Nope. Research on children who have been exposed to two languages from birth has shown that this exposure does not negatively affect language development in either language. Most studies agree that these children develop their spoken vocabulary and grammar at similar rates in toddler-hood and into the preschool years in each of the languages they were exposed to from birth.
Children develop a vocabulary “list” in each of the languages they are learning. This builds on the sounds and sound patterns of two languages that they learned as infants (see the article from April 4). The vast majority of the words in this list don’t “cross-over” (the child has only one word for each thing, and this word is only in one language). Where the very young child (say, a toddler) may have a word for “apple” in English, he/she likely won’t have the same word in, say, Arabic. This is why some may think there is a delay in language development. There isn’t; the child is keeping two mostly distinct lists of words, and so it looks like he/she is delayed if each language is examined separately.
A really interesting thing that happens is that kids flip back and forth between their languages as they speak. Usually they use the grammar of the language they speak most often and fill-in words or phrases from the other language. Adults do it, too: it drives my wife nuts when I get together with my sisters, because we often flip back and forth between languages for entire conversations! (For those who are interested, the technical term for what we are doing is called “code-switching”).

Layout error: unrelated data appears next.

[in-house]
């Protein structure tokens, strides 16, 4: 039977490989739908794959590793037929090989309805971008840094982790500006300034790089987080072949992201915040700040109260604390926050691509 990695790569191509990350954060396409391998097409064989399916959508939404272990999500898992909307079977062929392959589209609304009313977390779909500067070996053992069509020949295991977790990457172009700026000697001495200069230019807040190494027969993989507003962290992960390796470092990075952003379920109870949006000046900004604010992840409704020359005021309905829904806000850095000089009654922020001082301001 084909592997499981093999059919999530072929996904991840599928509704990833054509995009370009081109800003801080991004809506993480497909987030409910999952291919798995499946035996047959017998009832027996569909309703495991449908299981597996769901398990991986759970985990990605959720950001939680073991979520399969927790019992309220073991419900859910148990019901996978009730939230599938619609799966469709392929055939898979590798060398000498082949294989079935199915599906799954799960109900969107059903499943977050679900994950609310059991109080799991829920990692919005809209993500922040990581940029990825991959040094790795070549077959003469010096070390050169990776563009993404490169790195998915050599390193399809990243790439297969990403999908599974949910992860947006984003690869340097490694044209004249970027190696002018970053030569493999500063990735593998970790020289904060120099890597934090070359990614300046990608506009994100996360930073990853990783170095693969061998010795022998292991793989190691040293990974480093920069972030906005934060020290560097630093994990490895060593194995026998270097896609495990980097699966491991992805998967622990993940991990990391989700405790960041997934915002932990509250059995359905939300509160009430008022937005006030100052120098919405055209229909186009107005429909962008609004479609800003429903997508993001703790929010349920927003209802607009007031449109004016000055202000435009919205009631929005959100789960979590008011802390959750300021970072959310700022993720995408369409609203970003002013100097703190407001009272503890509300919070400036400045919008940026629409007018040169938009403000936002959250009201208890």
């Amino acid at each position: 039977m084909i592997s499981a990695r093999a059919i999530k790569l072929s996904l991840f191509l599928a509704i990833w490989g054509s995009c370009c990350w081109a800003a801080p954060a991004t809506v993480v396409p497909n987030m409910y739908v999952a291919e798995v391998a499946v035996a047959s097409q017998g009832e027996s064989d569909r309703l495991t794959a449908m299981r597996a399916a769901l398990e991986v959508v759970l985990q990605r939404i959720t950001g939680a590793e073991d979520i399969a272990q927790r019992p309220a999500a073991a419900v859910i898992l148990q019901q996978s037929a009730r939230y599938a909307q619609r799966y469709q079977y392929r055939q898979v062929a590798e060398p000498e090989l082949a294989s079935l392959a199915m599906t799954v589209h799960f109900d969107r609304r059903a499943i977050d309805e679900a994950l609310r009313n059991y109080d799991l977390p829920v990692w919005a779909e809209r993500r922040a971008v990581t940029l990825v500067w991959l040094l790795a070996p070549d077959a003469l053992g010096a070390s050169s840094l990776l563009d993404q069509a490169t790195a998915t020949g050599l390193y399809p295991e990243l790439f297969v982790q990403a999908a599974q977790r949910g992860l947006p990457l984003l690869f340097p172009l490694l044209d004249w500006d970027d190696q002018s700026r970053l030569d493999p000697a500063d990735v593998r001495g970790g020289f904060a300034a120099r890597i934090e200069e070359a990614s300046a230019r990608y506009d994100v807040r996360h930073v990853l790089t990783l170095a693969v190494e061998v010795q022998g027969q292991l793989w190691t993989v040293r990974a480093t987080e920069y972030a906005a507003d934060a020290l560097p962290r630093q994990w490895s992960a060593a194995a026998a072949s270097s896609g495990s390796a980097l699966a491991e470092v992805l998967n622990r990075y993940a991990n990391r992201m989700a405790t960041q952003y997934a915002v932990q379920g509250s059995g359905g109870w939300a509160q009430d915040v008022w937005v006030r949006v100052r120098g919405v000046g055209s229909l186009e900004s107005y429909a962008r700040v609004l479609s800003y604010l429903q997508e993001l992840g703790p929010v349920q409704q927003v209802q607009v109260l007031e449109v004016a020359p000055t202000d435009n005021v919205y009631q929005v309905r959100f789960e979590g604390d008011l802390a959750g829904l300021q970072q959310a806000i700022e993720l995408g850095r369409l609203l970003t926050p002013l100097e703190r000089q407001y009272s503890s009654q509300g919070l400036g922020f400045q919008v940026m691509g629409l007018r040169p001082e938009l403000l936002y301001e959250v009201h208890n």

Studies in elementary school-aged kids have shown that those kids whose skills were equal in English and French showed higher scores on tests of verbal ability than kids who spoke one language (English or French). Fully bilingual adults have been shown to have advantages in several domains of brain function (the list is pretty long).
So what’s the message here?
Don’t worry if your kids are learning two languages at the same time. Knowing and using more than one language can only be beneficial in the long run. In Canada, we are fortunate to have a second official language, with many schools in the country offering French immersion programs, in addition to all schools offering French language courses into the high school years.
As always, if you have concerns about your child’s speech and language development, don’t “wait and see.” You can make a referral using our secure online referral form and get the answers you need regarding your child’s speech and language development.